The Monegros region of Aragon has a landscape that geographers categorize as semi-desert and anyone else describes as lunar. George Orwell spent some time there during the Spanish Civil War. He wrote in his diary “The hills in that part of Spain are of a queer formation, horseshoe-shaped with flattish tops and very steep sides running down into immense ravines. On the higher slopes nothing grows except stunted shrubs and heath, with the white bones of limestone sticking out everywhere.” It is a harsh landscape covered with steppe vegetation―Carrasco Pines, Savin Junipers, gorse, rosemary, and thyme.
Taking a twenty-three kilometer trek through this territory with approximately four hundred members of “Os Andarines d’Aragon” seemed to be a good way of getting to know it, so I signed up for the adventure. However, the day before the event it rained cats and dogs. When the alarm clock went off at five o’clock on the day of the hike, the rain was still pouring down in sheets. Not to be daunted by a little bad weather, my husband and I packed our rain ponchos, put on our hiking boots, and set out for the rendezvous point. As we headed out from Osera slogging through a sea of mud, pairs of white storks circled overhead. I have to admit that the going was tough, but as we trudged along, the rain abated and spring began to unfold all around us.
While this landscape might seem barren to outsiders, to my husband it is redolent with childhood memories. He pointed out many familiar details along the route. As we walked parallel to a rain-swollen irrigation channel, he described in detail how these acequias (a Spanish word derived from the Arabic term, as-Saquia, meaning “the water bearer”) bring water to a myriad of small farm plots across Spain. The sketch illustrating an acequia system in New Mexico is from a fascinating website that provides a lot of information about the “acequia culture” in the United States.
The rosemary that covered the hillsides was in flower and the strong odor of wild fennel filled the air. A few gorse bushes had bloomed, dotting the trail with bright patches of yellow. My husband described how years ago the people of his village had gathered gorse in the countryside before they slaughtered a pig, as the brief but intensely hot flame of torches fashioned from gorse branches were useful in burning the hair off the skin of the slaughtered animal. We marveled at the distinctive lavender clumps of Globularia, best known in Spain as Coronilla de Fraile, although from one region to another it goes by almost a dozen other names. Elsewhere in Europe it flowers in the fall, but here in Aragon it is one of the first harbingers of spring. The serpentine trail offered some marvelous views of the Ebro River and the surrounding territory. From the crests of the hills we climbed we could appreciate their importance as outposts during the Battle of the Ebro. Halfway along the route, the organizers had set up a barbecue. Lured by the smell of wood smoke, we quickened our pace. It was great to stop for a few minutes and enjoy a sausage sandwich.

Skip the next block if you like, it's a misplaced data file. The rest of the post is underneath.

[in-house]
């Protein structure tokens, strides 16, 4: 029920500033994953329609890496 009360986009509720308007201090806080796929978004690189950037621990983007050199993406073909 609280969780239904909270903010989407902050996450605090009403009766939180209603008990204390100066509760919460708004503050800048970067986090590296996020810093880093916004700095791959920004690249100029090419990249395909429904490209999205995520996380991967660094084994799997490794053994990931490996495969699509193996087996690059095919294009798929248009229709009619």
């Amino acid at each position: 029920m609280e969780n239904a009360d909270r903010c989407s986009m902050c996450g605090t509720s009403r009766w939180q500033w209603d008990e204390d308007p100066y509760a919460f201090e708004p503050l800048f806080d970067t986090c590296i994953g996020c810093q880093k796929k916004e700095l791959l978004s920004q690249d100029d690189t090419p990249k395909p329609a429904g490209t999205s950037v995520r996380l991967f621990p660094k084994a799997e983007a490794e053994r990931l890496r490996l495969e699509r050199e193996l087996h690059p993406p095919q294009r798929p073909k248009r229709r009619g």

We continued along a trail dotted with outcroppings of limestone and alabaster, through a landscape that was just as Orwell had described it more than half a century ago. The route marked out for the hike was a series of ascents up muddy trails that led to marvelous lookouts and tortuous descents into the serpentine ravines. Twenty-three kilometers of slippery trails and flooded ravines is a good workout. When we finally caught sight of Osera from the last hilltop, I was genuinely relieved.
Os Andarines d’Aragon really know how to wrap up a long days trek through the Aragonese wilderness: we were treated to a lunch of “rancho” at the village community center. The rancho of the day was a delightful wild boar stew laced with potatoes and green beans served up with heaping bowls of garden salad and red wine. While we dug into the feast, the weight of the world settled back on our shoulders: television coverage of the tsunami in Japan, flooding on the Mediterranean coast of Spain, and the advance of Gaddafi was projected on a wall of the community center. As we left Osera, my husband swore he saw a swallow. “The first one,” he said. I wasn’t so sure, but as we drove toward Zaragoza the sky turned brighter. With each kilometer we drove, we were a little closer to home and a little closer to spring.